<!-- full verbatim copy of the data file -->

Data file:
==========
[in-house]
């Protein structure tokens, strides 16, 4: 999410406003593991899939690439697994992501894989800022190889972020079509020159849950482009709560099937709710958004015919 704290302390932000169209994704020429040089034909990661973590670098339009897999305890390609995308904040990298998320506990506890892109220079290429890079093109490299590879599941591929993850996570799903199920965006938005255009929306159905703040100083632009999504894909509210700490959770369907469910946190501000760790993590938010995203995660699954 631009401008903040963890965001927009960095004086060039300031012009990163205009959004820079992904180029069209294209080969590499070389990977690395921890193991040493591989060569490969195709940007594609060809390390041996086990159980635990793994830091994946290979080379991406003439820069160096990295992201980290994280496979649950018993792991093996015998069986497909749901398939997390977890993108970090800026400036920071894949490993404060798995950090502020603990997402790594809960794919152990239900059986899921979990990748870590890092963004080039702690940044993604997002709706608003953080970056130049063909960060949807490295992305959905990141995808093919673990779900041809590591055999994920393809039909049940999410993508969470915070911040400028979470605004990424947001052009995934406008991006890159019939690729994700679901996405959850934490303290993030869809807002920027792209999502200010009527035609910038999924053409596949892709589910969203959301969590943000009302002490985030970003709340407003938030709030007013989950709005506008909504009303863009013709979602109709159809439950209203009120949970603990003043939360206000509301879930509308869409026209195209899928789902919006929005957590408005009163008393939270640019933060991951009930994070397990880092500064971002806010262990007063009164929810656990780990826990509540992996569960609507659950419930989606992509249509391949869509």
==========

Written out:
[in-house]
């Protein structure tokens, strides 16, 4: 999410406003593991899939690439697994992501894989800022190889972020079509020159849950482009709560099937709710958004015919 704290302390932000169209994704020429040089034909990661973590670098339009897999305890390609995308904040990298998320506990506890892109220079290429890079093109490299590879599941591929993850996570799903199920965006938005255009929306159905703040100083632009999504894909509210700490959770369907469910946190501000760790993590938010995203995660699954 631009401008903040963890965001927009960095004086060039300031012009990163205009959004820079992904180029069209294209080969590499070389990977690395921890193991040493591989060569490969195709940007594609060809390390041996086990159980635990793994830091994946290979080379991406003439820069160096990295992201980290994280496979649950018993792991093996015998069986497909749901398939997390977890993108970090800026400036920071894949490993404060798995950090502020603990997402790594809960794919152990239900059986899921979990990748870590890092963004080039702690940044993604997002709706608003953080970056130049063909960060949807490295992305959905990141995808093919673990779900041809590591055999994920393809039909049940999410993508969470915070911040400028979470605004990424947001052009995934406008991006890159019939690729994700679901996405959850934490303290993030869809807002920027792209999502200010009527035609910038999924053409596949892709589910969203959301969590943000009302002490985030970003709340407003938030709030007013989950709005506008909504009303863009013709979602109709159809439950209203009120949970603990003043939360206000509301879930509308869409026209195209899928789902919006929005957590408005009163008393939270640019933060991951009930994070397990880092500064971002806010262990007063009164929810656990780990826990509540992996569960609507659950419930989606992509249509391949869509």